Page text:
England hosted the inaugural Cricket World Cup in 1975 and the matches consisted of 60 overs per team with players wearing whites and red balls used.
Eight teams participated in the first tournament: The six Test nations — Australia, England, India, New Zealand, Pakistan and the West Indies — together with Sri Lanka and a merged team from East Africa. South Africa were not included as they were excluded from international cricket due to apartheid.
One of the most inexplicable batting efforts in one-day history was made by India’s little master Sunil Gavaskar, who scored 36 not out from 174 balls and batted through the 60 overs. India managed just 132 for three chasing England’s 334 for four.
Dennis Amiss scored the first World Cup century — 137 from 147 balls for England in that match.
Favourites West Indies needed a herculean effort from their last pair, Deryck Murray and Andy Roberts, to get them past Pakistan as the duo put on 64 runs to win.
West Indies then thrashed Australia by seven wickets at The Oval, where Alvin Kallicharran’s 78 included a noteworthy attack on Dennis Lillee.
Another highlight of that World Cup was Glenn Turner’s two centuries for New Zealand, including 171 not out against East Africa.
In the first semi-final, Australia’s Gary Gilmour came up with the best bowling figures in the tournament by taking six wickets for just 14 runs as England were bowled out for 93 in 36.2 overs, after being reduced to 37 for 7.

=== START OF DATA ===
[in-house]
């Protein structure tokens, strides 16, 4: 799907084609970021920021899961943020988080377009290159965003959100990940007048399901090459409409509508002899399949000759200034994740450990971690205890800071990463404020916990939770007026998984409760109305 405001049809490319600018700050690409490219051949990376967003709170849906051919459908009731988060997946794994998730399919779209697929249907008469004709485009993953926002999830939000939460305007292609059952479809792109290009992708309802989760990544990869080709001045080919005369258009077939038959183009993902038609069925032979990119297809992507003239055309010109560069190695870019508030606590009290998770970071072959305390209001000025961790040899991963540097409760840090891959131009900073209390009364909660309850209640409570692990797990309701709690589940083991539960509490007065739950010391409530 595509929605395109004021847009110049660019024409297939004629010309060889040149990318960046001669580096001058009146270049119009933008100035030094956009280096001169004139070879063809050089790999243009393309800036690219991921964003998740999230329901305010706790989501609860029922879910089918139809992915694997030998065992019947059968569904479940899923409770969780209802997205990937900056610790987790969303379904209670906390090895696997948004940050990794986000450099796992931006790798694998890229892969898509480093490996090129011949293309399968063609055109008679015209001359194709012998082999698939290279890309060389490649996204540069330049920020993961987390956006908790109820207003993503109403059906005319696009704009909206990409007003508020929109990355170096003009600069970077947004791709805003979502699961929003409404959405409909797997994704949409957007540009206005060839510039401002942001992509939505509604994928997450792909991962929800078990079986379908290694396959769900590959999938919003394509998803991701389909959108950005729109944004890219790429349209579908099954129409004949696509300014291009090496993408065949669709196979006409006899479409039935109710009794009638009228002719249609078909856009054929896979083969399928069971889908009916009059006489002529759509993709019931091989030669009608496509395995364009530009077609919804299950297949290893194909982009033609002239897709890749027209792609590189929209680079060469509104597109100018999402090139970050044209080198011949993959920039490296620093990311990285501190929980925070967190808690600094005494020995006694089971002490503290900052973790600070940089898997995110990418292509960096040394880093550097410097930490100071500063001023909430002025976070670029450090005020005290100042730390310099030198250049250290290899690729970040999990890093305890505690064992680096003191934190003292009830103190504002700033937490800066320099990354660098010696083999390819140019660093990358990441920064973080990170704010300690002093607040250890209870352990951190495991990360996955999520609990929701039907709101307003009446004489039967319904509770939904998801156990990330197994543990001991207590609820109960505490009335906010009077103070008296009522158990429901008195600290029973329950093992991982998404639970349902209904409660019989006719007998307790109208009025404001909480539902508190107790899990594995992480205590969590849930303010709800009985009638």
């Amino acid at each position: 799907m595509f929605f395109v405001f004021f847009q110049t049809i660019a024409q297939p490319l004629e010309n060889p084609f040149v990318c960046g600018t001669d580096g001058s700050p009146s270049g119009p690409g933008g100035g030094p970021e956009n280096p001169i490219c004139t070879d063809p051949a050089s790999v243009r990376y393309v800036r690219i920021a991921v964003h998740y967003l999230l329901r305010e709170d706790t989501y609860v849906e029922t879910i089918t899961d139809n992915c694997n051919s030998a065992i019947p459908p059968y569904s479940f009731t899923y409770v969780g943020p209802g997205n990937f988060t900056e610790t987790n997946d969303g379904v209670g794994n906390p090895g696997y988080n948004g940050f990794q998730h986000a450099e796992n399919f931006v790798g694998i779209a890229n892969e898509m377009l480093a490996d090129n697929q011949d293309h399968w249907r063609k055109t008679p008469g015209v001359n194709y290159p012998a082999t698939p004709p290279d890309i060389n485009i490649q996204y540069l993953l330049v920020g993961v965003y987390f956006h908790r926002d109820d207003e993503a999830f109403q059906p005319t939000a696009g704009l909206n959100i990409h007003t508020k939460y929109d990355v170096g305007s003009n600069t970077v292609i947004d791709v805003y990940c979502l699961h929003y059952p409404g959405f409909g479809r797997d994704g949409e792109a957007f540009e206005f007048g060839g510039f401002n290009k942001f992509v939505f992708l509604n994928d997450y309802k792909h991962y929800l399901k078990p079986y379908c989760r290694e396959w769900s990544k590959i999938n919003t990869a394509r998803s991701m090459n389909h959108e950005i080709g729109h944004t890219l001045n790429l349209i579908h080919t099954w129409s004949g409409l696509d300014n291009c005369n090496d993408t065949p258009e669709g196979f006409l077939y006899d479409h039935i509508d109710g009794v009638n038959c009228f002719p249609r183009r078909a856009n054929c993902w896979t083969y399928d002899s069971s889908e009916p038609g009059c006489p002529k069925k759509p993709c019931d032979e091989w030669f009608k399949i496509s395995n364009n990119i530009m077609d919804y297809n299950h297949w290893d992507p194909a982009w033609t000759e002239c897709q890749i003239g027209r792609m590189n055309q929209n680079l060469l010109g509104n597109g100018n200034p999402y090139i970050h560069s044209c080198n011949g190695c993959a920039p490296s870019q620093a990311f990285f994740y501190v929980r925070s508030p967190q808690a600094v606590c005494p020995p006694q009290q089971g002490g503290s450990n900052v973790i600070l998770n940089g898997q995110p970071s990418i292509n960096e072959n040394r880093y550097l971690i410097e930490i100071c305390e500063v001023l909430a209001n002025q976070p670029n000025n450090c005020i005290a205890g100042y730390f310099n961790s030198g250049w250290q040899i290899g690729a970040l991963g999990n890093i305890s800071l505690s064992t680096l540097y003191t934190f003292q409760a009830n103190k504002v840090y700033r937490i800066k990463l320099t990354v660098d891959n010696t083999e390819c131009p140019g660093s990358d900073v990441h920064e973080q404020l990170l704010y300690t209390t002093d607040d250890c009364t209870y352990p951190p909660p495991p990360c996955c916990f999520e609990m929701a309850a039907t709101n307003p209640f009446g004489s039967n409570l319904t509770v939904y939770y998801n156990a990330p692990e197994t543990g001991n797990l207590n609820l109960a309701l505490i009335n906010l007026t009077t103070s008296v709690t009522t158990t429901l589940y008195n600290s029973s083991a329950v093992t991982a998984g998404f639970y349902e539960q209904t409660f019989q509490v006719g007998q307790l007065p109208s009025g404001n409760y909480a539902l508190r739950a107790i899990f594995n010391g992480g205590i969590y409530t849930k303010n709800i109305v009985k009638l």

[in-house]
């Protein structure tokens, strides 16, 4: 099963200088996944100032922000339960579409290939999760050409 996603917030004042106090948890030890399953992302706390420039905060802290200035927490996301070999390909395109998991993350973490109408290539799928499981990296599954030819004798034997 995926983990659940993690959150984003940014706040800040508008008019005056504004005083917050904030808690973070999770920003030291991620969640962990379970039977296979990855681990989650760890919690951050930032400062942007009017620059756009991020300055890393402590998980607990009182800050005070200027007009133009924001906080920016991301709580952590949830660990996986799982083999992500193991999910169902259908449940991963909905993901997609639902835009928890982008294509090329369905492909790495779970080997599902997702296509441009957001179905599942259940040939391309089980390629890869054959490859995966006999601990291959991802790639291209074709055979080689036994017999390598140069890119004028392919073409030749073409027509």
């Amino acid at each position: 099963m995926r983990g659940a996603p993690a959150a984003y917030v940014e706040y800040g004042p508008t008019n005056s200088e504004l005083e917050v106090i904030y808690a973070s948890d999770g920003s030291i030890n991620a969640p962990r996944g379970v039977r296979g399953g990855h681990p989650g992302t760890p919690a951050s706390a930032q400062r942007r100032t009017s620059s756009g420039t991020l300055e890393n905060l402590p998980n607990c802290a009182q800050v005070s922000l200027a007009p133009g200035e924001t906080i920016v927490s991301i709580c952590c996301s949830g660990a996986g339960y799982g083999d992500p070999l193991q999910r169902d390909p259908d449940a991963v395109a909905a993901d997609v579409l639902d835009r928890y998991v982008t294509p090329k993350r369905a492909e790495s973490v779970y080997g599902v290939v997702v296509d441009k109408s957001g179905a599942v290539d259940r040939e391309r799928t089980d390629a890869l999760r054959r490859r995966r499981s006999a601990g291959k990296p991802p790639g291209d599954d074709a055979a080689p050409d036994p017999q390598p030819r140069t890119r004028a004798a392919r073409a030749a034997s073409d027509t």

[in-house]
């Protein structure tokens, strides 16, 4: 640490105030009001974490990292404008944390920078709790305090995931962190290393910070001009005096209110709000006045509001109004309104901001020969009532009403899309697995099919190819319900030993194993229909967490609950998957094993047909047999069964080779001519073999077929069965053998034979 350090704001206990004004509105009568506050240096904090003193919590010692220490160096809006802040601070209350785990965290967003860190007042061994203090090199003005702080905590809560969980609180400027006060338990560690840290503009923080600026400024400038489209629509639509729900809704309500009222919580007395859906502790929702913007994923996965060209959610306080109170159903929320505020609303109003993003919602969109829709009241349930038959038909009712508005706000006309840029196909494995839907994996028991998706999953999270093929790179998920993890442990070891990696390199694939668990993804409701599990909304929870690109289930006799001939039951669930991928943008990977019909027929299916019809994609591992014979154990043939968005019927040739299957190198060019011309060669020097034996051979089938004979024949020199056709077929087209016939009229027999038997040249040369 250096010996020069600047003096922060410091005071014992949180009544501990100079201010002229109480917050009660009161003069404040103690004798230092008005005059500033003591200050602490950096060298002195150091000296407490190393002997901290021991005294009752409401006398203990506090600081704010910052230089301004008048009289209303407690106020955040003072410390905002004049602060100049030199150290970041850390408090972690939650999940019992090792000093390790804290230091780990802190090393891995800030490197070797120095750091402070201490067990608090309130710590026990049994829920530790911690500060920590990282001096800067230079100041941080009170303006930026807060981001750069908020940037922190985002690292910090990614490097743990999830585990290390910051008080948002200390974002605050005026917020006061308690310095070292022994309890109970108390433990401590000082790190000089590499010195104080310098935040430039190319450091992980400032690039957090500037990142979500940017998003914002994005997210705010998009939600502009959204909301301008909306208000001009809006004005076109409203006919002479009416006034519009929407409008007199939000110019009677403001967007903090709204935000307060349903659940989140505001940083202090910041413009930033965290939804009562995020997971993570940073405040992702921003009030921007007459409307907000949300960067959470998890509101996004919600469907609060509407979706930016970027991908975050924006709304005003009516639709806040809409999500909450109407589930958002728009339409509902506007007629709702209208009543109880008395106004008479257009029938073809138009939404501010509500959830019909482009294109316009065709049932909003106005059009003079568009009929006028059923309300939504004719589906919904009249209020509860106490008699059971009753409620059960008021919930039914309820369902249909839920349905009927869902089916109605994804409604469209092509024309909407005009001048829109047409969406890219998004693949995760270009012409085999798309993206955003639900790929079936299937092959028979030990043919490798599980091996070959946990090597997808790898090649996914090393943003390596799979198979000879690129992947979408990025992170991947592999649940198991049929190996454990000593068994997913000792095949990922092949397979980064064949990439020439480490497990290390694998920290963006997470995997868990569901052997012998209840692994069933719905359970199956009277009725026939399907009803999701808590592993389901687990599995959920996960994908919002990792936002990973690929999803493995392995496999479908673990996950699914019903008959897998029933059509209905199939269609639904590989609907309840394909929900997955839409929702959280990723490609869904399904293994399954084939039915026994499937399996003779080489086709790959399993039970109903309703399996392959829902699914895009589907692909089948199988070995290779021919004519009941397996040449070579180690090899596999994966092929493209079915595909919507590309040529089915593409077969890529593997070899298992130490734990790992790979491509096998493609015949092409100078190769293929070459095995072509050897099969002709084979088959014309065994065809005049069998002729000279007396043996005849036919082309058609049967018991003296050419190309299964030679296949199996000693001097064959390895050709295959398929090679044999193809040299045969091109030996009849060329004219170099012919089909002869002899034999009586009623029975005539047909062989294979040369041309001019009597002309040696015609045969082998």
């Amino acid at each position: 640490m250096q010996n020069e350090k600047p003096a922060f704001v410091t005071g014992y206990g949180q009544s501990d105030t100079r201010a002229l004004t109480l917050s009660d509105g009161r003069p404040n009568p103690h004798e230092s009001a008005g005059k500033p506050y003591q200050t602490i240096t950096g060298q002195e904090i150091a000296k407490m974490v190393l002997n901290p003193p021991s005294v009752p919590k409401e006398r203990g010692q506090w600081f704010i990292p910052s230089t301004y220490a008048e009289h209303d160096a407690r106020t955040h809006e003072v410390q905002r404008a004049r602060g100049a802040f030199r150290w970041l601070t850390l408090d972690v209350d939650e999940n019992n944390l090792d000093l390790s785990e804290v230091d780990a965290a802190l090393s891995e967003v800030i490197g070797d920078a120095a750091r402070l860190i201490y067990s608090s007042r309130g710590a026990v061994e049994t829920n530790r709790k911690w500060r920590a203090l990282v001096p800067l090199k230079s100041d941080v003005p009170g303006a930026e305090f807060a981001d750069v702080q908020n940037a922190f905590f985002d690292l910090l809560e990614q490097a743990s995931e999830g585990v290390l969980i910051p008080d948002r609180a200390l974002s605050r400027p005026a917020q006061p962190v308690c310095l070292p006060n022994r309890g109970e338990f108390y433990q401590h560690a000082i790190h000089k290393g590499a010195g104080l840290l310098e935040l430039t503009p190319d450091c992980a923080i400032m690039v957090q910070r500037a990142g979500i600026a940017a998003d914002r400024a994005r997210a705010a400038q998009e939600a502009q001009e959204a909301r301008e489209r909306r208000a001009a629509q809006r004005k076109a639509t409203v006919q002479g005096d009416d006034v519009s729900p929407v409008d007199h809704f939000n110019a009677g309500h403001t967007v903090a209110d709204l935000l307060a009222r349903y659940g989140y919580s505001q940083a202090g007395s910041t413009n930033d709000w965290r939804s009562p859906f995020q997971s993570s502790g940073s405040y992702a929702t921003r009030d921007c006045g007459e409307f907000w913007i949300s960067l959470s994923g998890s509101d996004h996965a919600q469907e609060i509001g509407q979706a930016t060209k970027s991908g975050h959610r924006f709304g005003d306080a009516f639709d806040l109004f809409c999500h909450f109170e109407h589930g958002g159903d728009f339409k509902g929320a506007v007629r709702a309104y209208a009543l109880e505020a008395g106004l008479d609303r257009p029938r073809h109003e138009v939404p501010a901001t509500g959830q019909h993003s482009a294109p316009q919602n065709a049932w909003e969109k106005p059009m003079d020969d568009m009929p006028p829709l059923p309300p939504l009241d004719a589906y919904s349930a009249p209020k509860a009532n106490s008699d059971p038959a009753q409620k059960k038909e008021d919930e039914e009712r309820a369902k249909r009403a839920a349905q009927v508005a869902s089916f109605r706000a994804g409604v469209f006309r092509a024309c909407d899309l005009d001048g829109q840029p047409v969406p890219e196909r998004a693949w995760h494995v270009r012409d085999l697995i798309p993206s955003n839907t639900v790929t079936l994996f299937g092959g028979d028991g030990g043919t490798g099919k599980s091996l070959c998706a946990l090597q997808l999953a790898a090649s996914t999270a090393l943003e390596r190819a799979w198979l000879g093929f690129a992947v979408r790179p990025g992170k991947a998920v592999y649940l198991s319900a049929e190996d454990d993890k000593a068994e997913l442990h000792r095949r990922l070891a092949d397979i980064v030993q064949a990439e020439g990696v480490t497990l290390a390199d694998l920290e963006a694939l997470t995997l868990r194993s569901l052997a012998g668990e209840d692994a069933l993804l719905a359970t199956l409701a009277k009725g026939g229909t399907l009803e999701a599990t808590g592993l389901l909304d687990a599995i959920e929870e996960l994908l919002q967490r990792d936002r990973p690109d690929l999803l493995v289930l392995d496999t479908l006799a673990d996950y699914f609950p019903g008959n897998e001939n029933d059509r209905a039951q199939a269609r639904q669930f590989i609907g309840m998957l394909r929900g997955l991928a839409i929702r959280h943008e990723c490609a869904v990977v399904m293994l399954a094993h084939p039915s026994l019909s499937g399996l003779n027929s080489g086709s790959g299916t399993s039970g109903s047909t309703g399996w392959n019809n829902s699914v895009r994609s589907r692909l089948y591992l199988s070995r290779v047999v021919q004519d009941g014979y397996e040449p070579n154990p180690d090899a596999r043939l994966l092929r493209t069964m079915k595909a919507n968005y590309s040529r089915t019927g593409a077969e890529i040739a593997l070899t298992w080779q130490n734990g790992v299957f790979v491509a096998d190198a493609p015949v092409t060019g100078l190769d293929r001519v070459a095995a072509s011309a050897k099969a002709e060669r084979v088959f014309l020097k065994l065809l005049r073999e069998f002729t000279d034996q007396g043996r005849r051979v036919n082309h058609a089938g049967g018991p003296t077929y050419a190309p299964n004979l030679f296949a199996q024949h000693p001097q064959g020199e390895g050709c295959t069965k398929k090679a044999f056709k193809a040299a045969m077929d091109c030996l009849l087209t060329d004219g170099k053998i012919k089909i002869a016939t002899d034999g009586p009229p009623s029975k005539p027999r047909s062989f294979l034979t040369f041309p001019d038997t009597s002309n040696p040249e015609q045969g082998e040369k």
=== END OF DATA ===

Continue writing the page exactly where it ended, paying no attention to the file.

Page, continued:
Australia struggled with the run chase and were in deep trouble after slipping to 39/6. However, Gilmour rose to the occasion with a run-a-ball 28 to see his team home.
In the second semi-final, New Zealand, after being put in to bat by the West Indies, looked like they would posti a good score after being 98 for 1, with captain Glenn Turner (36) and Geoff Howarth (51) doing the bulk of the scoring. However, once they departed, the Black Caps lost nine wickets for 90 runs and were eventually bundled out for 158 in 52.2 overs. The Caribbean side knocked off the runs in 40.1 overs with five wickets to spare.
In the final, the West Indies beat Australia by 17 runs, with skipper Clive Lloyd scoring a brilliant 102 from 85 balls. The Australian innings was marred by a series of run-outs — five in all, with Vivian Richards the fielder for three of them.